Engineering FIG is designed around a common interest to help students meet others with similar passions and goals and help them succeed during their first year at UTSA.
This year’s cohort of 24 students will take a specific set of classes together, attend special campus events and have a dedicated peer mentor and faculty mentor.
Aside from receiving support from those in Engineering FIG, Chocron also enjoys the opportunities afforded to her as a member of the UTSA Honors College.
Among the 4,600 students that moved onto campus this semester, 350 of them are Honors College students who moved into Guadalupe Hall to begin their Honors Residential College (HRC) experience. The Honors College is the only college at UTSA that requires its first-year students to live on campus together and offers a housing scholarship of up to $ 1,500 to each student.
“The Honors College is kind of like a FIG because they organize a lot of events you can go to. We had two days called Compass Days filled with seven hours of activities and you got to meet a lot of people in the College, ”she said. “I think it really helped me adjust to UTSA because everyone in the Honors College lives in Guadalupe Hall. All these people who we had activities with at the Compass Days, I’ve seen around the building. It’s just one more person you get to meet and talk to. “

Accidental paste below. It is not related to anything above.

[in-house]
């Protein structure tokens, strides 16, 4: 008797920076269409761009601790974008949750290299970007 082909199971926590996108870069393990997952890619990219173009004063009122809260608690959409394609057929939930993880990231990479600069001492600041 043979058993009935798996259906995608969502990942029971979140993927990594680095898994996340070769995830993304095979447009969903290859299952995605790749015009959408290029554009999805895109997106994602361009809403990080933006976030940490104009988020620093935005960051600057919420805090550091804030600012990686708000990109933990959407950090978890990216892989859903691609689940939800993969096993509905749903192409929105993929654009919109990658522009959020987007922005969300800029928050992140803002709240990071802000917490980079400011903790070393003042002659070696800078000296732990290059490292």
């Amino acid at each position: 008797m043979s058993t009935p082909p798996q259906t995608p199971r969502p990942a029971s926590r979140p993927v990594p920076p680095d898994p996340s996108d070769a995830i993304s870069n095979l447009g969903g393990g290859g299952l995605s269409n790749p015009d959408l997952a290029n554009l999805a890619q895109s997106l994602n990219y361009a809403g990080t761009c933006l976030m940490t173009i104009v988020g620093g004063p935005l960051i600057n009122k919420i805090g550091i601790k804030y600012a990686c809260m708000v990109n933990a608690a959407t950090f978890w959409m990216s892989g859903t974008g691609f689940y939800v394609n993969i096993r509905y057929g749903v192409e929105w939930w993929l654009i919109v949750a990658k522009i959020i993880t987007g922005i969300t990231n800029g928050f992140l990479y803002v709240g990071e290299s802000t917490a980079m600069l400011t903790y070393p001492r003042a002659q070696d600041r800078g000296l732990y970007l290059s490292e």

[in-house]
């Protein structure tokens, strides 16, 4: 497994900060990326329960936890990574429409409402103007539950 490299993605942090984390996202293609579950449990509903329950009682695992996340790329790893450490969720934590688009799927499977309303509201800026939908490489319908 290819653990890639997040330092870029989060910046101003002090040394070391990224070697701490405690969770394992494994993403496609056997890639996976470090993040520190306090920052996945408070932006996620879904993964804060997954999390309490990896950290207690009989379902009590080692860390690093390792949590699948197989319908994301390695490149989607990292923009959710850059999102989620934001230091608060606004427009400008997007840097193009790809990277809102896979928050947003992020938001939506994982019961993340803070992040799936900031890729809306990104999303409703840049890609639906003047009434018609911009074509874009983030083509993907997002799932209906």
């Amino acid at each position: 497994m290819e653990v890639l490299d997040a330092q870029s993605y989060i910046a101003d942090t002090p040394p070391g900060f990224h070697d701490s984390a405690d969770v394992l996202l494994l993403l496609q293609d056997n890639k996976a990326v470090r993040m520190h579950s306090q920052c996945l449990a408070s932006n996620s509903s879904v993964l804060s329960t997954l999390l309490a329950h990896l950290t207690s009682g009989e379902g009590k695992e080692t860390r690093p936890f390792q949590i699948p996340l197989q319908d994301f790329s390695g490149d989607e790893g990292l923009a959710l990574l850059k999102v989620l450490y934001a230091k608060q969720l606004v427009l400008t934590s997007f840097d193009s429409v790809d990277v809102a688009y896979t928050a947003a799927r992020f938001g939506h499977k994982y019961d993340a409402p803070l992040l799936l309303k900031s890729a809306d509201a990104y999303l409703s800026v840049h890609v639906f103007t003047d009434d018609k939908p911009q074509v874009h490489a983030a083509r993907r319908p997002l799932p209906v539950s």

“You hear people tell you to go talk to others when you’re coming to college, and it’s actually what you need to do to get into the college spirit,” Chocron added.
In addition to the networking opportunities, the Honors College offers several resources like social events, guest lectures, tutoring and job interview assistance. Honors College students can participate in experimental curriculum that allows them access to internships, research and study abroad opportunities. They also have the opportunity to be in smaller classes and receive development opportunities outside the classroom. Some programs available to honors students, include UTSA Citymester, UTSA Legislative Scholars, the National Parks Programs and the Archer Fellowship Program.
“They offer a lot of resources that I never dreamed of,” Chocron said.
Not knowing anyone at a new school was one of Chocron’s biggest fears when moving onto campus, but being a part of the Engineering FIG and of the Honors College has already helped her feel right at home.
Chocron hopes her studies as a biomedical engineering student will eventually help her accomplish her goal of becoming a pediatrician.
“I want to be a pediatrician because I like working with kids, and being able to help them in the medical field is a good combination,” she said.
And if she chooses not to go that route, Chocron said the biomedical engineering field will still allow her other opportunities to pursue. She’s also already thinking about working in one of the Klesse College laboratories one day.
“I’ve heard professors talk about research assistants, so I think that’s something I want to do if there are spots open,” Chocron said. “I definitely want to work in a lab or with a professor because it would be very helpful for the future.”
When asked what Chocron looks forward to the most these next four years as a Roadrunner, she said, “I am excited about learning new things that will help me grow as a person and adapt to the real world.”